For most downtown Torontonians, our memories of this weeks horrific Pedestrian death beneath the wheels of the Queen Streetcar are still far too fresh for us to address issues of Pedestrian safety via the major root causes of such dangers such as jaywalking and late intersection crossing. Instead let’s take a step back from the edge of the curb, and walk to the nearest corner, where we can more safely consider the advantages of Mass transit, in reducing traffic congestion, and creating a more livable and sustainable urban ecology for us all.
In a perfect world, we could just build layer after layer of moving space starting with underground subways, and delivery/distribution transport, all the way up to elevated walkways and inter-ramping bikepaths. The reality of our world however dicates that we have limited 2 dimensional roadspace and a prerequisite need for sidewalks at least, if not accompanying dedicated bikepaths.
So unless we can figure out how to automate car travel, or at least make drivers and raffic flow MUCH more intelligent adn responsive, the only other immediately available route to sustainable progress is raisign the density of urban spaces, and getting many more people using mass transit.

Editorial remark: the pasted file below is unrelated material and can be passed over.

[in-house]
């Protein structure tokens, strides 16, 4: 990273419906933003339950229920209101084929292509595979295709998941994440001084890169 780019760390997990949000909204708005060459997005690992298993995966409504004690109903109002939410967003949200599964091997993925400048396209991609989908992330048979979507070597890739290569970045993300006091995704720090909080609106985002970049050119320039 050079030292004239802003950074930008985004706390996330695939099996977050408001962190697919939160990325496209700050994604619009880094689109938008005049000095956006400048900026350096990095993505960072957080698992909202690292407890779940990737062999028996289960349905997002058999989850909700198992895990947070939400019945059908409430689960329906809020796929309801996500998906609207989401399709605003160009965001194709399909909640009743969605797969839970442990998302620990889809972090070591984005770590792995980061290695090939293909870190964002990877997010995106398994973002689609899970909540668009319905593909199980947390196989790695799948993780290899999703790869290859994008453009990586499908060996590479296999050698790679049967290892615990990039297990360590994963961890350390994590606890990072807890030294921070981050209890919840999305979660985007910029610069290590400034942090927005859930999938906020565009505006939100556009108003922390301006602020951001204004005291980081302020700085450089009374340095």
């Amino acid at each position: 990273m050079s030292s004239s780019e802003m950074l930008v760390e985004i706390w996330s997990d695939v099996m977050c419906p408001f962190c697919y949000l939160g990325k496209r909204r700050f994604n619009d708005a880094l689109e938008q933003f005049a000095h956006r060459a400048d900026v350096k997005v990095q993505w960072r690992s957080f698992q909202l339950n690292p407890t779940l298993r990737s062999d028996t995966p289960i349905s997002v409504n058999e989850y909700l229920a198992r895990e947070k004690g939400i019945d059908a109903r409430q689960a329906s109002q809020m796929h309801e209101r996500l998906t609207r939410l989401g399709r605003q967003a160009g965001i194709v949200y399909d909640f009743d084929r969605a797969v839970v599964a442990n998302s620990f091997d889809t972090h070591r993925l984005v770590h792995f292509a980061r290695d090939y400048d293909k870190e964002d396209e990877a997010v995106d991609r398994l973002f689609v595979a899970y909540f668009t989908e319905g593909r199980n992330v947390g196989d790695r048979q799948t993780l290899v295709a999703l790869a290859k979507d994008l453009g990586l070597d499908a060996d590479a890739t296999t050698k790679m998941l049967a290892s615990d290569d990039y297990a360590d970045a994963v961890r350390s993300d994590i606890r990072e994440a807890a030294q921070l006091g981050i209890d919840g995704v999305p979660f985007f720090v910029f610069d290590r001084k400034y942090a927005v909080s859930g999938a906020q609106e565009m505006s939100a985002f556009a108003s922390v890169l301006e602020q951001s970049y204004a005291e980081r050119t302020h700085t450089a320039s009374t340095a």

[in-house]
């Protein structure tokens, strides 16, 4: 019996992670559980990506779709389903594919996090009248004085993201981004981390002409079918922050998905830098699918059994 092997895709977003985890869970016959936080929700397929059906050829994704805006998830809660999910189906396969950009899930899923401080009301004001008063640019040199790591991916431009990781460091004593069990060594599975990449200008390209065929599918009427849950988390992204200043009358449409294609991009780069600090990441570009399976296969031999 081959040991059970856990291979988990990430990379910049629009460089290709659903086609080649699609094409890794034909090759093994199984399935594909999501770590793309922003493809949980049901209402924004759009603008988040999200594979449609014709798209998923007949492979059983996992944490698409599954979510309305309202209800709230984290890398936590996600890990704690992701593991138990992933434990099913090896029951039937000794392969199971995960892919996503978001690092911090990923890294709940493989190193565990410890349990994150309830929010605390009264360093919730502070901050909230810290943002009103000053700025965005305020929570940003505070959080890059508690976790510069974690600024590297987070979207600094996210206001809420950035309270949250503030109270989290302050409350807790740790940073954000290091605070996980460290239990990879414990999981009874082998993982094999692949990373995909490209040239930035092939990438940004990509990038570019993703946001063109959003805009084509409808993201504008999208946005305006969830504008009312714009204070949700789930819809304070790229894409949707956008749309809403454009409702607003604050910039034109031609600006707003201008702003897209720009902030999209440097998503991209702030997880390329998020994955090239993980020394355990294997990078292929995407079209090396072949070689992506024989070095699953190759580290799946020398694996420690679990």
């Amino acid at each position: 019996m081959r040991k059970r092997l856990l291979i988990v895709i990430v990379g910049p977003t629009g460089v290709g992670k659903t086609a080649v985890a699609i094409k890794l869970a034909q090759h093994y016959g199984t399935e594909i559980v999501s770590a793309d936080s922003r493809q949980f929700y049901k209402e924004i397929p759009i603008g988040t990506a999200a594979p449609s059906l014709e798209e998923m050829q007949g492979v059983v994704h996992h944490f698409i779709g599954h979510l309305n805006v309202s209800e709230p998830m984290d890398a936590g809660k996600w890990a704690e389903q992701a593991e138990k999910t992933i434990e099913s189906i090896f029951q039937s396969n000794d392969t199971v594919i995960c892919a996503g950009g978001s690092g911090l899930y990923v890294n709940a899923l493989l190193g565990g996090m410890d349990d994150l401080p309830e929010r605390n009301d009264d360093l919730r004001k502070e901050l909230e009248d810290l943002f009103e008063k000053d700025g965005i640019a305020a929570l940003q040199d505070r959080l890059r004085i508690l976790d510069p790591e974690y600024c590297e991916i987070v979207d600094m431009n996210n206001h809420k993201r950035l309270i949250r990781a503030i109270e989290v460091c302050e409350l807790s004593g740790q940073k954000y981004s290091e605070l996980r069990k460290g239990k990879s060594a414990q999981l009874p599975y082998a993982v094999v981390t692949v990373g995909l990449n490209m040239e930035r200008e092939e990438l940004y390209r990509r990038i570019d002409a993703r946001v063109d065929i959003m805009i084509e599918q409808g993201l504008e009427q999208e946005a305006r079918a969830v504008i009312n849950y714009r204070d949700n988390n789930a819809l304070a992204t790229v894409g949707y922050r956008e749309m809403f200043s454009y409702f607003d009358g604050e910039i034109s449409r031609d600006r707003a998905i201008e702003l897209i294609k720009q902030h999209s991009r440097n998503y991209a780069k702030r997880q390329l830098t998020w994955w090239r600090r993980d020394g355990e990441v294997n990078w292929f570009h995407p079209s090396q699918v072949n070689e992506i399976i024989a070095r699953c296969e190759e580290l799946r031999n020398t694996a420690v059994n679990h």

The going suggestions are to make Parking much more scarce, raise density with updated zoning and provide more ecological transport options. While cycling will take up some of that need, transit is still the most versatile sustainable transport mode for longer trips, the only one capable of delivering you from one place to another as a pedestrian, unencumbered by a vehicle.
So rather than struggling with congestion that chokes the economy and constrains people’s lives and fills up our arterials with congestion, we would need to look at factors that can reduce surface traffic before our only remaining options for building more transit become entirely too expensive and disruptive…Especcially if there isn’t a high enough density to immediately support their projected usage.
This is a less than vague reference to Mayor Rob Ford’s shortsighted, yet surprisingly bullheaded election promise to build a subway line to Scarborough…
Instead…Let’s take a look at the one factor that few people have been discussing so far. Parking!
SEE: Street Parking…Putting tolls on silent and suburban cars
Dedicated lane opens in Vancouver